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Dobbs Finishes Regular Season On Historic Run

Photo Credit: Mason Burgin/RTI
Photo Credit: Mason Burgin/RTI

Few have doubted Joshua Dobbs’ ability to be electric with his feet, his knack to make some timely throws or the way he can flip the switch and play well in stretches against virtually anybody.

Accuracy, however, has been a nagging issue that has held Dobbs back at times in his career. That was never more on display than in UT’s loss at South Carolina on Oct. 29 when Dobbs was at his worst – completing just 46.2 percent of his passes in an ugly game.

And while he can’t take that performance out of the record books, he has been on a historic run since that point.

Since that game in Columbia, Dobbs finished the regular season 69-of-86 (80.2%) for 969 yards, 11 touchdowns, one interception and added 393 yards of rushing with four more touchdowns on the ground. That stretch was punctuated with a 31-of-34 performance against Vanderbilt for 340 yards and a pair of passing touchdowns in the loss. Twice in this four-game stretch he completed 11 straight passes in a single game (Vandy and Tennessee Tech).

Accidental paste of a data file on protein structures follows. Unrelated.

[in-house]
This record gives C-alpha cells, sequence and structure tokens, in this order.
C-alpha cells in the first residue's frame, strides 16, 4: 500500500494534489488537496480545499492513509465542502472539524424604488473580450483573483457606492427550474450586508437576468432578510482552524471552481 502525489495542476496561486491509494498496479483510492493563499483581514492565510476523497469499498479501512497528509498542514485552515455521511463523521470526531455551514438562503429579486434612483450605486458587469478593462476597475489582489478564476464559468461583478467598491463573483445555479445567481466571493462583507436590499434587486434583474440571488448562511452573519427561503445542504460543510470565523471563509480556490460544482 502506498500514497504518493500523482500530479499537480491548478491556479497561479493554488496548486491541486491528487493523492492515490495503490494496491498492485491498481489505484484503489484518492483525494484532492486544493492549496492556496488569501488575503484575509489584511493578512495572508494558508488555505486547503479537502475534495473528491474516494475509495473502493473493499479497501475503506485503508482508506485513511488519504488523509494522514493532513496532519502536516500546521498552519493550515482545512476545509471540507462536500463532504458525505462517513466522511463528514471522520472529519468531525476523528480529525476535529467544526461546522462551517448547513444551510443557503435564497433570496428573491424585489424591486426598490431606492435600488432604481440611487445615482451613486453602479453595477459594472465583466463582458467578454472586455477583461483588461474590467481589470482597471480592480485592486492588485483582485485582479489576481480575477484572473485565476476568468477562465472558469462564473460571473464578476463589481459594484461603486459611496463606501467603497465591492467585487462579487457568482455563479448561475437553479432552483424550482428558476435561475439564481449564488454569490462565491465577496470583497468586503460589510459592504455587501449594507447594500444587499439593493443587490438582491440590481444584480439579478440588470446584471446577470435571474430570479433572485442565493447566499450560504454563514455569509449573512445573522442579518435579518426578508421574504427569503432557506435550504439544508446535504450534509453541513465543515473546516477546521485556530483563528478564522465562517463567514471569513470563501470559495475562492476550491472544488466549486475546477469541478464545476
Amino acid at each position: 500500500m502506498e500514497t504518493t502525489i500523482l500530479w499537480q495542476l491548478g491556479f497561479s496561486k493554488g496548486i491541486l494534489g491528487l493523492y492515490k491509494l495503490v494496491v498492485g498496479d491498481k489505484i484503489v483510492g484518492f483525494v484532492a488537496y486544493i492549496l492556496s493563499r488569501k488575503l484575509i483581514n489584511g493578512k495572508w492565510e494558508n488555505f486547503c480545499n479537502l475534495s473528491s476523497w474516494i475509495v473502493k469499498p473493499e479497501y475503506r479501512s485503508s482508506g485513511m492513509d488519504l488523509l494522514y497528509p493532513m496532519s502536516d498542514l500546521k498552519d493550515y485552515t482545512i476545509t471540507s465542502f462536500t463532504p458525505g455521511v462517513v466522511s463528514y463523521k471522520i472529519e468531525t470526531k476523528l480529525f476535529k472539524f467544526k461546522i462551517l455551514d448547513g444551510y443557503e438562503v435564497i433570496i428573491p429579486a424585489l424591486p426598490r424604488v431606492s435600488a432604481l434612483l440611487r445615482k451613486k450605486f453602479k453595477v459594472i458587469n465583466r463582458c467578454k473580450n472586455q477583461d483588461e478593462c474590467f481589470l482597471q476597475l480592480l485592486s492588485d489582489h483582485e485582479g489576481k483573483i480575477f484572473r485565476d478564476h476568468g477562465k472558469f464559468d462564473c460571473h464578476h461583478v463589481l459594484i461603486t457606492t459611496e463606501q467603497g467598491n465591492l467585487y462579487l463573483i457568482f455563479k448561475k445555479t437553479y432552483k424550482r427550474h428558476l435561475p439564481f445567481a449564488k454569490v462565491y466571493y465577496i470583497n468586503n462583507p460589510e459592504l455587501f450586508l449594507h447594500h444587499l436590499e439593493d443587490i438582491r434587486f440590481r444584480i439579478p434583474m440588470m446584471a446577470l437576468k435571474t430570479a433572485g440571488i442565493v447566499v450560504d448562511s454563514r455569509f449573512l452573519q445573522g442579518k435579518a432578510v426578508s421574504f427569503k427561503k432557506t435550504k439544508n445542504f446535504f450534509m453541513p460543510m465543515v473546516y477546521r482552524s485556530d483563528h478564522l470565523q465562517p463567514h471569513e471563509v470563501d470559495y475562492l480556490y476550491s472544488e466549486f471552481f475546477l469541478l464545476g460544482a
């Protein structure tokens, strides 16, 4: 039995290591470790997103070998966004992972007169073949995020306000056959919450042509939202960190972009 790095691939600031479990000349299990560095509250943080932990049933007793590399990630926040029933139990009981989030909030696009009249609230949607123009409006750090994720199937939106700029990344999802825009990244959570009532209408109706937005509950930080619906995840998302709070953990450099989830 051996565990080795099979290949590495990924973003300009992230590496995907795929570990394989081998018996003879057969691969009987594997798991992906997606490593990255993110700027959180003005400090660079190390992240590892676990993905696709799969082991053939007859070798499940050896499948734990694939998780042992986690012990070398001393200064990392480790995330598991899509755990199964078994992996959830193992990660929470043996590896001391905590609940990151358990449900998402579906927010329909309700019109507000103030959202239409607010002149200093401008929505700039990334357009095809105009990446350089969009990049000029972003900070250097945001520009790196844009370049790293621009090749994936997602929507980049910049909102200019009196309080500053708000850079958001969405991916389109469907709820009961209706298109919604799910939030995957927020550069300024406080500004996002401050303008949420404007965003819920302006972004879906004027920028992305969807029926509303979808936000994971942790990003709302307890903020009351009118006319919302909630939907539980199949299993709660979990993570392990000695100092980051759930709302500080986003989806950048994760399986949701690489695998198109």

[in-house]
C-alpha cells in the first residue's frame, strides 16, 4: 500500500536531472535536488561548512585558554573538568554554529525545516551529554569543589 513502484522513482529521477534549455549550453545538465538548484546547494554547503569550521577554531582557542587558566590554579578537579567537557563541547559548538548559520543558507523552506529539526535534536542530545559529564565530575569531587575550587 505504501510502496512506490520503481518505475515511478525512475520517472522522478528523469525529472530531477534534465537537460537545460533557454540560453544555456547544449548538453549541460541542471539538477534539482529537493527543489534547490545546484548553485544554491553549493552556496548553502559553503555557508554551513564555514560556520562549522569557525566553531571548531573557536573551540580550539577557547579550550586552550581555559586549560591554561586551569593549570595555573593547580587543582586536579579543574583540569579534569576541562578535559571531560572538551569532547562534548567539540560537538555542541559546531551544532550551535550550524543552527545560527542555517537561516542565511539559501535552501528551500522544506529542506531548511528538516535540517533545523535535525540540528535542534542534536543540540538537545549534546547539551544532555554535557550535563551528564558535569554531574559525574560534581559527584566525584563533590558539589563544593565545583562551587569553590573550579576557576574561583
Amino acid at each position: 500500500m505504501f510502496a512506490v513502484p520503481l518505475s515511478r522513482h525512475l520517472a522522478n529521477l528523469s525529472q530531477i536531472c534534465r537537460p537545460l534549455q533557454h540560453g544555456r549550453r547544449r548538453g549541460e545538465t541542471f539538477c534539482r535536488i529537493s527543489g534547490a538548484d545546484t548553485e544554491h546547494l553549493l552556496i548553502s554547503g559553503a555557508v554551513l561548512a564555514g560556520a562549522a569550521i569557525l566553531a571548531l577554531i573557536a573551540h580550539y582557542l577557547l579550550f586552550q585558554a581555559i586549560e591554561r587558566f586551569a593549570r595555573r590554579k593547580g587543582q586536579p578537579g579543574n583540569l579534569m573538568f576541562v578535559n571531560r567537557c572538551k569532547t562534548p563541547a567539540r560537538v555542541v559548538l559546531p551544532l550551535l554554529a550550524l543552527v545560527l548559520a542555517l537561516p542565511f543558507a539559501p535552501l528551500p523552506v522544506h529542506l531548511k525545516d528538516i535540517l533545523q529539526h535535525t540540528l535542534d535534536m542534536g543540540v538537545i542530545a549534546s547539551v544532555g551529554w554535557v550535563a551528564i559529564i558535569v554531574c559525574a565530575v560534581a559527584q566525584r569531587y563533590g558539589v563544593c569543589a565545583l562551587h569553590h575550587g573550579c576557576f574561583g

His 31 completions against Vandy was a career high. During this stretch, he became UT’s all-time leading quarterback rusher, topped his own school record for QB rushing yards in a season (713), reached second in school history in total touchdowns accounted for and became just the fourth player in UT history to top 3,000 yards of total offense in a season.

Yes, the level of competition down the stretch – Tech, Kentucky, Missouri and Vanderbilt – wasn’t overly impressive. But it’s tough to ask much more of a quarterback against anybody.

And asked about the pressure to try and score every time because of the defensive struggles, Dobbs didn’t throw anybody under the bus.

“Pressure is just what you impose on yourself, so there’s no pressure,” he said following the loss at Vanderbilt, a game in which the defense gave up 45 points. “You just have to go out and execute and we did that in between the 20s, progressing the ball. We just didn’t finish in the red zone and that’s on us, not capitalizing on the opportunities we had.”

There’s plenty of buzz surrounding the future of the position for Tennessee after Dobbs moves on following this season. Quinten Dormady certainly has the potential to be an upgrade as a pure passer. Jarrett Guarantano might be as dynamic, if not more so, than Dobbs. But the final four-game stretch of 2016, even with the loss to Vanderbilt, should serve as a reminder that Dobbs shouldn’t be taken for granted.

The numbers he put up will be tough to replicate.

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